24th May '17 4:56:46 PM Fireblood
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* ''Series/{{Revolution}}'' many characters, but especially Sebastian "Bass" Monroe use torture to get information extremely quickly from any captured villain or lesser character. Miles, however, is shown to be resistant to torture as he is the resident badass.

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* In ''Series/{{Revolution}}'' many characters, but especially Sebastian "Bass" Monroe use torture to get information extremely quickly from any captured villain or lesser character. Miles, however, is shown to be resistant to torture as he is the resident badass.
24th May '17 3:38:58 PM Metaphoricalsimile
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Added DiffLines:

*''Series/{{Revolution}}'' many characters, but especially Sebastian "Bass" Monroe use torture to get information extremely quickly from any captured villain or lesser character. Miles, however, is shown to be resistant to torture as he is the resident badass.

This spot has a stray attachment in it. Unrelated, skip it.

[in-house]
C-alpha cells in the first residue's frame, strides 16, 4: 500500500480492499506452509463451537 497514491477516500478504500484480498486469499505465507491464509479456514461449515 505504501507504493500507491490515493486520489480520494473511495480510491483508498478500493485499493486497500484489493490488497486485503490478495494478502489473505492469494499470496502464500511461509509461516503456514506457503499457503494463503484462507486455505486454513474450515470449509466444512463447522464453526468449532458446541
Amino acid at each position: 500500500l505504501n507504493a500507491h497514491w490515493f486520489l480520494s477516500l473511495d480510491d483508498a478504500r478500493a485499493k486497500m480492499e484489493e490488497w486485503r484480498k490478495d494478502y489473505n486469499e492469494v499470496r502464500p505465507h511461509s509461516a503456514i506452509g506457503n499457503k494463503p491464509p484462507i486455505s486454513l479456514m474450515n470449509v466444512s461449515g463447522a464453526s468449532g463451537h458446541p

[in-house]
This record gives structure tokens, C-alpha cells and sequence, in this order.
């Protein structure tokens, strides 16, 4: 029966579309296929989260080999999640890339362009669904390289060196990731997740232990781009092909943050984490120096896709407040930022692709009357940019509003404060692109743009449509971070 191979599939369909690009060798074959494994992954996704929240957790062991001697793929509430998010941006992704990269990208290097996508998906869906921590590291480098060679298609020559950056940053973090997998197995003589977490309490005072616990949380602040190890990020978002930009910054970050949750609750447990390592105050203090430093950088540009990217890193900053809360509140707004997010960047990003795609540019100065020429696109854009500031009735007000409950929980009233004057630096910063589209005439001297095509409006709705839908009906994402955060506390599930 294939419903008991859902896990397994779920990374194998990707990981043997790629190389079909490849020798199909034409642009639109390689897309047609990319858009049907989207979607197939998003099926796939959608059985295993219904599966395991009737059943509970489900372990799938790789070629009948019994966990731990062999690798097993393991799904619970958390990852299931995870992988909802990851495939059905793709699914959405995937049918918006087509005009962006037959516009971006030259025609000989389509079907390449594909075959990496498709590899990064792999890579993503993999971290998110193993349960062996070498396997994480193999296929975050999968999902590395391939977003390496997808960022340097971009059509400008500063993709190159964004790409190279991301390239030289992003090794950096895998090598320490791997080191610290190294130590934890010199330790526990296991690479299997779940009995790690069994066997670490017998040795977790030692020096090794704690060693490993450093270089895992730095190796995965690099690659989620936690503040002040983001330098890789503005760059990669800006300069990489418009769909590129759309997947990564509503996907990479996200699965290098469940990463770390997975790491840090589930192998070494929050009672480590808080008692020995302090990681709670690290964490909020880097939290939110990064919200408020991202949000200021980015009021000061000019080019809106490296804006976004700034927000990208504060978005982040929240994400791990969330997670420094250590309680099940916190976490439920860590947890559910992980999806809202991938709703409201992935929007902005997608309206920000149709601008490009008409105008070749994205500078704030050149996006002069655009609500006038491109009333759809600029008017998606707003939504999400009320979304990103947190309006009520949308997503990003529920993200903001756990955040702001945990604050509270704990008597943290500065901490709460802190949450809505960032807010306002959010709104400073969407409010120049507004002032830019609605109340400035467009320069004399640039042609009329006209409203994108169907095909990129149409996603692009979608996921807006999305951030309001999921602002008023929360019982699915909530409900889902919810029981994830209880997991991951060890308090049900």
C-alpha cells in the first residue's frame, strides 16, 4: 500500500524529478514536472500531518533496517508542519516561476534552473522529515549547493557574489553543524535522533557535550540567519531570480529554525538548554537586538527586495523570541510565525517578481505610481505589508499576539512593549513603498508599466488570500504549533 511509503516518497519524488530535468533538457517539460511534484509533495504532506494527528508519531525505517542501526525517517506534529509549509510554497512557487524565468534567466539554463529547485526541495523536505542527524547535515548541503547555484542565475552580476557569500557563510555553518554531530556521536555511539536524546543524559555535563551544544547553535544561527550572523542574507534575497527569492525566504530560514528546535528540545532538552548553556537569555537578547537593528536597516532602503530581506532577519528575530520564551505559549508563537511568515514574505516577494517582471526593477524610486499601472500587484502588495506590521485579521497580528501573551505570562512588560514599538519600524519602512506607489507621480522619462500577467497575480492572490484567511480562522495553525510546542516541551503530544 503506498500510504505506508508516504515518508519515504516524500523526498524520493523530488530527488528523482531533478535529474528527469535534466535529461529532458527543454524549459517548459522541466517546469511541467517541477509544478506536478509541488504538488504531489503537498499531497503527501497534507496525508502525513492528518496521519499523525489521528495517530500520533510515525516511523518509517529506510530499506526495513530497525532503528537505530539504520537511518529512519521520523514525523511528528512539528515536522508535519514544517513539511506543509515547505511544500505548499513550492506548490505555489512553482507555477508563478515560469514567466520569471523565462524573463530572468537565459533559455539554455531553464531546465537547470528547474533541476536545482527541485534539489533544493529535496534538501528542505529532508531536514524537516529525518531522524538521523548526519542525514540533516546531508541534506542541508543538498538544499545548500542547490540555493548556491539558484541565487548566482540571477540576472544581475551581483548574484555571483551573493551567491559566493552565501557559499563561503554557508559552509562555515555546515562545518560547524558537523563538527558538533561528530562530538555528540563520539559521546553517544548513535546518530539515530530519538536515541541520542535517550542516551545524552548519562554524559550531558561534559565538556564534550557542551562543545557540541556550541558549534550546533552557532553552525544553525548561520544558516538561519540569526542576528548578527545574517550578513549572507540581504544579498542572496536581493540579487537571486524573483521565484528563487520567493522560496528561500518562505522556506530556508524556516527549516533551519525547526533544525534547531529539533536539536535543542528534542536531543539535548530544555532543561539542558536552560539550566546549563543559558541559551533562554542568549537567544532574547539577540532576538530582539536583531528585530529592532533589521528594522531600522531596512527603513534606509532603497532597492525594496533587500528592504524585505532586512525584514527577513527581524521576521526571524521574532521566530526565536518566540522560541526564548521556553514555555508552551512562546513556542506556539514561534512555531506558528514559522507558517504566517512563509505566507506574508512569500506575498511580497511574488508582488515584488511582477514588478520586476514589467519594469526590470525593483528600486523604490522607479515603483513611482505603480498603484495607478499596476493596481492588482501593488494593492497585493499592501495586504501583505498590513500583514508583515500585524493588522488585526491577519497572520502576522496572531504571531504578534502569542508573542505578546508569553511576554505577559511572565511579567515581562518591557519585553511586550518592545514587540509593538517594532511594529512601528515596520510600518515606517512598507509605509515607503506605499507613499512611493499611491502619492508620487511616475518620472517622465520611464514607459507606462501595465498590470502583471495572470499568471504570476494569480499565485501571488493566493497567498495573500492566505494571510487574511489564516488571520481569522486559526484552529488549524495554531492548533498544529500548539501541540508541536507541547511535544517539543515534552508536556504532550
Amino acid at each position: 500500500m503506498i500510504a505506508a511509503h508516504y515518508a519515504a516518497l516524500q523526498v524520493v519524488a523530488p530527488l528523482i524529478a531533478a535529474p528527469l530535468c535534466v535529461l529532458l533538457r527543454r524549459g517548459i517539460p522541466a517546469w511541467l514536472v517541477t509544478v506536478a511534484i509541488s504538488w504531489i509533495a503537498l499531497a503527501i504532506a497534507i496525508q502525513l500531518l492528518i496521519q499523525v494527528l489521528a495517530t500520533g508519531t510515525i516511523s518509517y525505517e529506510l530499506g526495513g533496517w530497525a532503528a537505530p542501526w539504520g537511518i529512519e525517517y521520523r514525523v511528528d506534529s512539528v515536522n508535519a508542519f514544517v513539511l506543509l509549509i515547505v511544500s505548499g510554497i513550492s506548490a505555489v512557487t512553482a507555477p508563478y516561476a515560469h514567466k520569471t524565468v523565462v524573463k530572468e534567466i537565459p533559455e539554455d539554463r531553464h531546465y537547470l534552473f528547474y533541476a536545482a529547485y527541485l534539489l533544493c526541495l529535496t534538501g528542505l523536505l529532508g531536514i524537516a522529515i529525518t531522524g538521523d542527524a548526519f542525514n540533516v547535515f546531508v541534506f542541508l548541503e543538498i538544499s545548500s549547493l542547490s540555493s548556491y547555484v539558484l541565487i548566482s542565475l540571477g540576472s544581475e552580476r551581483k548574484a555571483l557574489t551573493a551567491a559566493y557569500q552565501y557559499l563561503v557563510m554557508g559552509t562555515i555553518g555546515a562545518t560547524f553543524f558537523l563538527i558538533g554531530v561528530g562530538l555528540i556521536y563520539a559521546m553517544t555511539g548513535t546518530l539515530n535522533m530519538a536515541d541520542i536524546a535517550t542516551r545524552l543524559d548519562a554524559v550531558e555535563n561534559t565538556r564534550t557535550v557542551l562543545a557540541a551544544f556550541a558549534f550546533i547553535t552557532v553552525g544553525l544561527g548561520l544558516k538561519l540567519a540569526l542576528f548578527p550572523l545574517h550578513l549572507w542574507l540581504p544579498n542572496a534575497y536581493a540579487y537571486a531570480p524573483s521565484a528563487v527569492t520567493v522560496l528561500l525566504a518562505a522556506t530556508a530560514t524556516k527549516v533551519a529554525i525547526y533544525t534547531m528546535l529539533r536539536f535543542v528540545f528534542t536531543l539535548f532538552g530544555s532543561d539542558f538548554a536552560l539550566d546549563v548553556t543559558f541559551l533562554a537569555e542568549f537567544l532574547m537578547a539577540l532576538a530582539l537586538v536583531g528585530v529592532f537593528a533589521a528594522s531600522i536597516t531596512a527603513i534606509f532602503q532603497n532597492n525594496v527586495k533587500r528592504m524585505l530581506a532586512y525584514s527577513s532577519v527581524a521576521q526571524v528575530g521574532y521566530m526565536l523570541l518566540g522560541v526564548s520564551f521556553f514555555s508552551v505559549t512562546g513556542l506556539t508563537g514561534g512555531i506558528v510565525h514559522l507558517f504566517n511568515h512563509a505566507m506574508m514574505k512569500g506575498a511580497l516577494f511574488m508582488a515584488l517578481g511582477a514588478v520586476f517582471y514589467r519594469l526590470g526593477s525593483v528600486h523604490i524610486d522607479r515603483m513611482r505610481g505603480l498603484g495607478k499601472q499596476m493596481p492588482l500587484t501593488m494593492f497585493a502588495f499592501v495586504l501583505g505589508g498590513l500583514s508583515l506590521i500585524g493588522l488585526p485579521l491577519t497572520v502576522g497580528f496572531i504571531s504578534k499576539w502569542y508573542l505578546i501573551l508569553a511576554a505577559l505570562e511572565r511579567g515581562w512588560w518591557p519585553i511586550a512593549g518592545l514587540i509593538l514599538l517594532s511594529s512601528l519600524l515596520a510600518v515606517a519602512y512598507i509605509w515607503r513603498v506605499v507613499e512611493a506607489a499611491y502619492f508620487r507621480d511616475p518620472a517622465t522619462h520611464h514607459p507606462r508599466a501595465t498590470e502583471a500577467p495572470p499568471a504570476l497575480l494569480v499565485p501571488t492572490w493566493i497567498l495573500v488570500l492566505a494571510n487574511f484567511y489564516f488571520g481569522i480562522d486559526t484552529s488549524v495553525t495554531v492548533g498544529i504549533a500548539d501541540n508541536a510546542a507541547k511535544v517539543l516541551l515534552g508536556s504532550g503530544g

23rd Apr '17 9:14:46 PM dmcreif
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* ''Series/JessicaJones2015'': Played with. When Jessica and Simmons capture one of Kilgrave's bodyguards, Simmons wants to pry his kneecap off with a knife to get him to talk, but Jessica points out that he's mind-controlled, so he won't say anything no matter what they do. The bodyguard then says that 1: He's not mind-controlled, and 2: He'll tell them whatever they want, so could they please put the knife away?